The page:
In a report last week, the U.S. Government Accountability Office confirmed what Fred Schulte and other journalists at the Center for Public Integrity (CPI) have been reporting on the Medicare Advantage program for two years.
In the report, “Medicare Advantage Fundamental Improvements Needed in CMS’ Effort to Recover Substantial Amounts of Improper Payments,” the GAO showed that CMS estimated that it improperly paid $14.1 billion in 2013 to insurers running Medicare Advantage plans. The reason for the overpayments is just as Schulte and colleagues found: the health insurers could not provide documentation for the diagnoses used to support higher payments.
CMS pays health plans based on the severity of illness among health plan members. Under this risk score system, the health insurers submit diagnoses to CMS for the Medicare Advantage members covered under their contracts. But Schulte and colleagues at CPI found that insurers often report that their members have multiple chronic and costly conditions, a practice known as upcoding. In a series of articles, “Medicare Advantage Money Grab,” the journalists explained how health insurers use risk-adjusted payments to get CMS to overpay them.
It’s worth noting that the GAO began its work on this report on October 2014, just four months after CPI’s first article in the Money Grab series.
As the GAO’s findings and CPI’s reporting show, this story is important because the Affordable Care Act uses a similar risk-based payment method.
The work of Schulte and colleagues at CPI won a second-place prize in the AHCJ’s 2015 Awards for Excellence in Health Care Journalism in the business category.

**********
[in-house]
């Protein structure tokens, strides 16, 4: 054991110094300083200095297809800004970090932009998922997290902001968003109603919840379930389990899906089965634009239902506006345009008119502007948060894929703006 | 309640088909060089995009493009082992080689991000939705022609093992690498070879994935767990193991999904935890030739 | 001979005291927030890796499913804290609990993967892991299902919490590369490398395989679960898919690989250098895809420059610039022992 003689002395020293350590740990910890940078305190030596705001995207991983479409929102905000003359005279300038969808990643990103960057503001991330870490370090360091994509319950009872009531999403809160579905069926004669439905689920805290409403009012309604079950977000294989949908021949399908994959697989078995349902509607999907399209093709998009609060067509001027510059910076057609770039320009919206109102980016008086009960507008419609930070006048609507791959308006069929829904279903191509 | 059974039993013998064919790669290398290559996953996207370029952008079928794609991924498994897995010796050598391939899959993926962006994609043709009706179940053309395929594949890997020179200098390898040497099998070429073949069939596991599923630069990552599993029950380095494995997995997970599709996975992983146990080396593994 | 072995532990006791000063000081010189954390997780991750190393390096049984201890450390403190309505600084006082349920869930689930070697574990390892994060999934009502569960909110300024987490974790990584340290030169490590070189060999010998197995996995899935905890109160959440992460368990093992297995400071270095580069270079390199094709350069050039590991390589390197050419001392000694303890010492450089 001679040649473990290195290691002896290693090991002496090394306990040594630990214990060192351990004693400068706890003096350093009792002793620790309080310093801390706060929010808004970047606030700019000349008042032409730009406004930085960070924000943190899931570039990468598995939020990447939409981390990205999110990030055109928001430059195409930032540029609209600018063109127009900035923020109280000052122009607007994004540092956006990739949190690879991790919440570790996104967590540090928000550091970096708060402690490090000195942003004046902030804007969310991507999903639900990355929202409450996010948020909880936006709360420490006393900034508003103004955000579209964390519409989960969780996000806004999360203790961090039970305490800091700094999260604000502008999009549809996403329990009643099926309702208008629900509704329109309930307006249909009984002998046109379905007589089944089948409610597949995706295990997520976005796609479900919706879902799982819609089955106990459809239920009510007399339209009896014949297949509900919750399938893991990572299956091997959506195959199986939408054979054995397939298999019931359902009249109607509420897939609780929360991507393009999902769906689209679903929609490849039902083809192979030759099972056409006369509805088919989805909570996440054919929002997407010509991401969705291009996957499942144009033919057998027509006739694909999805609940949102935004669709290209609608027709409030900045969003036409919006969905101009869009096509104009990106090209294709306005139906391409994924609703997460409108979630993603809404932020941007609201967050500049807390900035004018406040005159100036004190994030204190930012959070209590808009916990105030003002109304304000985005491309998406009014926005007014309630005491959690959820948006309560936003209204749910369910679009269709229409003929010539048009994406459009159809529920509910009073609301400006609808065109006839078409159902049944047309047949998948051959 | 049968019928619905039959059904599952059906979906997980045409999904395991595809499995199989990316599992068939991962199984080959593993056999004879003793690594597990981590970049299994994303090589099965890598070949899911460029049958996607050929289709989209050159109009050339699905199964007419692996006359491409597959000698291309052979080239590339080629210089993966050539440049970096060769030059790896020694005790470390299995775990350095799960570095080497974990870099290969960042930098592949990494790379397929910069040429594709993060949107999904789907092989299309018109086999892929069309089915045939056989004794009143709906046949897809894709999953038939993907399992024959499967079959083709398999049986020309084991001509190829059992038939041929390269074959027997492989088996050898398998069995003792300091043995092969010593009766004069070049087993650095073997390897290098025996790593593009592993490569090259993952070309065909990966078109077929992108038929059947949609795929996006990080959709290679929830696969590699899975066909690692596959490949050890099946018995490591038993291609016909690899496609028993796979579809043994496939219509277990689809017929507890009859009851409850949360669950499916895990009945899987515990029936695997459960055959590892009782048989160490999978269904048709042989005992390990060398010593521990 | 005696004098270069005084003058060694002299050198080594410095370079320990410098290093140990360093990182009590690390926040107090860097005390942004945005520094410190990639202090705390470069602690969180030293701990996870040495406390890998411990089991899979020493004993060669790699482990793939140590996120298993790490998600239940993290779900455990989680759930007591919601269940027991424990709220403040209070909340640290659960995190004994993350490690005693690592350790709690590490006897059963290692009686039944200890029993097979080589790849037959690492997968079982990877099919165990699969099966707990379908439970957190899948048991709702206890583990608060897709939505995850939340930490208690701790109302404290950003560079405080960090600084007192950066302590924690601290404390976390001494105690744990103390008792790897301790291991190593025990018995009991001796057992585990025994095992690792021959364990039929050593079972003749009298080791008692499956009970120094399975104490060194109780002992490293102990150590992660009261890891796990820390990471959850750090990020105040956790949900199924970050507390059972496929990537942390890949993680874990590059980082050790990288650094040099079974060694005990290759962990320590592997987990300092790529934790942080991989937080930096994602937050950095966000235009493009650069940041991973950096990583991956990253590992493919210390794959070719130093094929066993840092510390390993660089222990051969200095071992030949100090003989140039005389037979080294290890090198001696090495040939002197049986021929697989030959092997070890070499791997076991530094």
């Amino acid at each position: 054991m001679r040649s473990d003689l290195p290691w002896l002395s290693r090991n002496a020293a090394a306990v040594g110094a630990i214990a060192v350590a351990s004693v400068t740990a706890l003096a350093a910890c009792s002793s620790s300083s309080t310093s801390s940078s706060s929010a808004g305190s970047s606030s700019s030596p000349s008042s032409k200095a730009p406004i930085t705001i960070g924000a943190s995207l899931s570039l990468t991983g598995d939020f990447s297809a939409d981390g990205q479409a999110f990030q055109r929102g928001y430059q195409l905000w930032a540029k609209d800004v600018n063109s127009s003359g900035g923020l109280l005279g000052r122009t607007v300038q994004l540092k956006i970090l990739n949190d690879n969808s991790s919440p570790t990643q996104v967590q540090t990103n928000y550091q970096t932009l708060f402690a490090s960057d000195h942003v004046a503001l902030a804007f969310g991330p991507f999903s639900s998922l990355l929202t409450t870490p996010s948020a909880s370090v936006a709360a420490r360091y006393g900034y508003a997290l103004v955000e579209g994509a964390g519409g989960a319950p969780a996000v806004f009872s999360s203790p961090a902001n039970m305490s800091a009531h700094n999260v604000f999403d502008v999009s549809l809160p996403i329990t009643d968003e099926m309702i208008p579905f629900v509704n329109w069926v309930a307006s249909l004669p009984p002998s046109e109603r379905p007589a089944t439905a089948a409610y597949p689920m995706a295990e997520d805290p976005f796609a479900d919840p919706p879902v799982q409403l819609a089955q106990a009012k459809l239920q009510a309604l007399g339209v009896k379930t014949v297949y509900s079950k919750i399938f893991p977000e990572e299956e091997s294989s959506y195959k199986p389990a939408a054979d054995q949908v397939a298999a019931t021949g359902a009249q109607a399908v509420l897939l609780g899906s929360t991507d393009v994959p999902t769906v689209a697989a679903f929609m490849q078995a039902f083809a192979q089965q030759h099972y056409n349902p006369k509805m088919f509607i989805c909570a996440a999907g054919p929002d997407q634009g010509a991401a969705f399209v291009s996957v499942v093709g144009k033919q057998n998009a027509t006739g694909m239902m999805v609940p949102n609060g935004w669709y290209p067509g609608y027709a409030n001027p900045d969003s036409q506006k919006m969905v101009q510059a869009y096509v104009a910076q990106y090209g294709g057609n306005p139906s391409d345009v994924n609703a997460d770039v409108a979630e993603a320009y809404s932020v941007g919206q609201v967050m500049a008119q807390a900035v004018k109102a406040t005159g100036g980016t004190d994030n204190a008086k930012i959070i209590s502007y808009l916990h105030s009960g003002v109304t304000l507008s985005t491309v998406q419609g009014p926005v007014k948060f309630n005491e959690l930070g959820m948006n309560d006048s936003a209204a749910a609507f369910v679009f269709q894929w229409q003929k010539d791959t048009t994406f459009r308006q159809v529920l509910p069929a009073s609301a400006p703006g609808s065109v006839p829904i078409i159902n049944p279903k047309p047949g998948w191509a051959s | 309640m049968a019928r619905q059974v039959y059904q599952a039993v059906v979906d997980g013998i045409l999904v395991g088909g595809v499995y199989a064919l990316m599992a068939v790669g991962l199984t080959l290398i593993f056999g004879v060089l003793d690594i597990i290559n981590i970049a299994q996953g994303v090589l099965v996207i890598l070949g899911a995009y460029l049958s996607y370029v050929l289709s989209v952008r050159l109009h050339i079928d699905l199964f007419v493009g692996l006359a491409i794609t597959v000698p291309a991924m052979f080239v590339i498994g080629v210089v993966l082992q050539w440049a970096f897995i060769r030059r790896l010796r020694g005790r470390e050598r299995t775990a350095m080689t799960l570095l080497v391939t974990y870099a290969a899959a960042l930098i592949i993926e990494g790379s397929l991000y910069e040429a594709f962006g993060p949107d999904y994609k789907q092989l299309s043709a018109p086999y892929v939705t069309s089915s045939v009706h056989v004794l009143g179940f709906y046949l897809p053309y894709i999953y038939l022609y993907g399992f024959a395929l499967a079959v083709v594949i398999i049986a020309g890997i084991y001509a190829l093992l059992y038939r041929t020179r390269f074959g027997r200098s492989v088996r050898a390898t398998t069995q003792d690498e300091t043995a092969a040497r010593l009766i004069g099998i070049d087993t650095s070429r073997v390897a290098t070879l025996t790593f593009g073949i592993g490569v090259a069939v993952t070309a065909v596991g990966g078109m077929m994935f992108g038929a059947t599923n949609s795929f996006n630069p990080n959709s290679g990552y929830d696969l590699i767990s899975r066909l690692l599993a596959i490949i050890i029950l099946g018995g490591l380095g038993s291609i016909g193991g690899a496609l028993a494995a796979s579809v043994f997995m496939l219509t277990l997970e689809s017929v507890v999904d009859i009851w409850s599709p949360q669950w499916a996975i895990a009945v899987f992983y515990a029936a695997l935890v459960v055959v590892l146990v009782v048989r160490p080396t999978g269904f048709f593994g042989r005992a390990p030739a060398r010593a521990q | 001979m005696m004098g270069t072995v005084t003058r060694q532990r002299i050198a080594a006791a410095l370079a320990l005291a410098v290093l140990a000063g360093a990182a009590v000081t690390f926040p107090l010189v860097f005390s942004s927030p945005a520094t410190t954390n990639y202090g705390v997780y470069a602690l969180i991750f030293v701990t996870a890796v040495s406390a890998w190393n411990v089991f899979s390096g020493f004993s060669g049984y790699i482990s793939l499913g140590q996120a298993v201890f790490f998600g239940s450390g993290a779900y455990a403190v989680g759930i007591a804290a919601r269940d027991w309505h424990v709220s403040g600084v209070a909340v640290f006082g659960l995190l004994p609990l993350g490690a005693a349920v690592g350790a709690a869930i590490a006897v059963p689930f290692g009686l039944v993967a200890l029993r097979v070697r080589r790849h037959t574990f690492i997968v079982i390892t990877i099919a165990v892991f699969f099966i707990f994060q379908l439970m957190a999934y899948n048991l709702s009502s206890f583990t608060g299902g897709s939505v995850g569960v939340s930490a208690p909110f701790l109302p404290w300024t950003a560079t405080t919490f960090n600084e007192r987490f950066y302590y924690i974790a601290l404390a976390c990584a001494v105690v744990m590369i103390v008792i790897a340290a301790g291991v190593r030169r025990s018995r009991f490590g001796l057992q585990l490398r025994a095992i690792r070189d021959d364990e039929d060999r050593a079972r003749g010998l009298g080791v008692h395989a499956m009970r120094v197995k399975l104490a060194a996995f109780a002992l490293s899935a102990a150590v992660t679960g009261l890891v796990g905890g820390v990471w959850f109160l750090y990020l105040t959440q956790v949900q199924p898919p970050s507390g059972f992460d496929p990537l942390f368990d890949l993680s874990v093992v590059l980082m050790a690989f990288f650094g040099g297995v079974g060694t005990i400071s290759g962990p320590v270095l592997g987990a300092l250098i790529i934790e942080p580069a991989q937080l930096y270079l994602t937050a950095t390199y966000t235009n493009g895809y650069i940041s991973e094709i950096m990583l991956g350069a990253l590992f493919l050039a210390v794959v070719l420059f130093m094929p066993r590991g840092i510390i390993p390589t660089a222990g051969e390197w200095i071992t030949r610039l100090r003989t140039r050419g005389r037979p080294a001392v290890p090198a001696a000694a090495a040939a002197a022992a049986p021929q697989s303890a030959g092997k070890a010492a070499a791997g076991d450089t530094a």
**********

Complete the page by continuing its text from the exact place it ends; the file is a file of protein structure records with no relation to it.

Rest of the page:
CPI also reported, as did the GAO report, that CMS’ audits are insufficient to recover overpayments adequately.
The GAO said: “CMS conducts risk adjustment data validation (RADV) audits of MA contracts which facilitate the recovery of improper payments from MA organizations that submitted beneficiary diagnoses for payment adjustment purposes that were unsupported by medical records. With a separate national audit, CMS estimated that it improperly paid $14.1 billion in 2013 to MA organizations, primarily because of these unsupported diagnoses.”
Compounding the problem, CMS’ method of selecting Medicare Advantage contracts for audit is flawed and the flaws in CMS’ methods to collect overpayments do not comply with federal standards, GAO said.
In an article on the GAO’s findings, Schulte called the RADV audits secretive and said the audit program has cost CMS $117 million but recouped only $14 million. “CMS officials counter that the mere threat of RADV audits has caused health plans to voluntarily return approximately $650 million in overpayments – and that upcoming audits will recover tens of millions more,” he wrote.
Whether the audit program is successful or not is just one part of a bigger problem, as CPI reported in the Money Grab series. For the series, CPI analyzed more than a dozen confidential RADV audit reports. “We found that medical conditions couldn’t be verified in as many as two-thirds of the patient records sampled, which translates into millions of dollars in overpayments,” CPI wrote in its AHCJ award entry. “We also were able to report that federal officials knew for years some plans were abusing the billing system, but repeatedly failed to demand refunds.”
Schulte and other journalists (such as Trudy Lieberman at the Columbia Journalism Review) have shown that the Medicare Advantage payment system is not well understood and, unlike Medicare fee-for-service, is largely invisible.
“The biggest problem is that it’s been next to impossible to get records on Medicare Advantage spending, and yet CMS has been releasing records on payments to doctors and hospitals,” Schulte told me. “But Medicare Advantage has been like a black box. We had to sue to get what we got.”
CPI used a court order in a Freedom of Information Act lawsuit to get records from CMS that show that over-billing by MA plans has wasted tax dollars almost since risk scores were introduced in 2004, Schulte reported.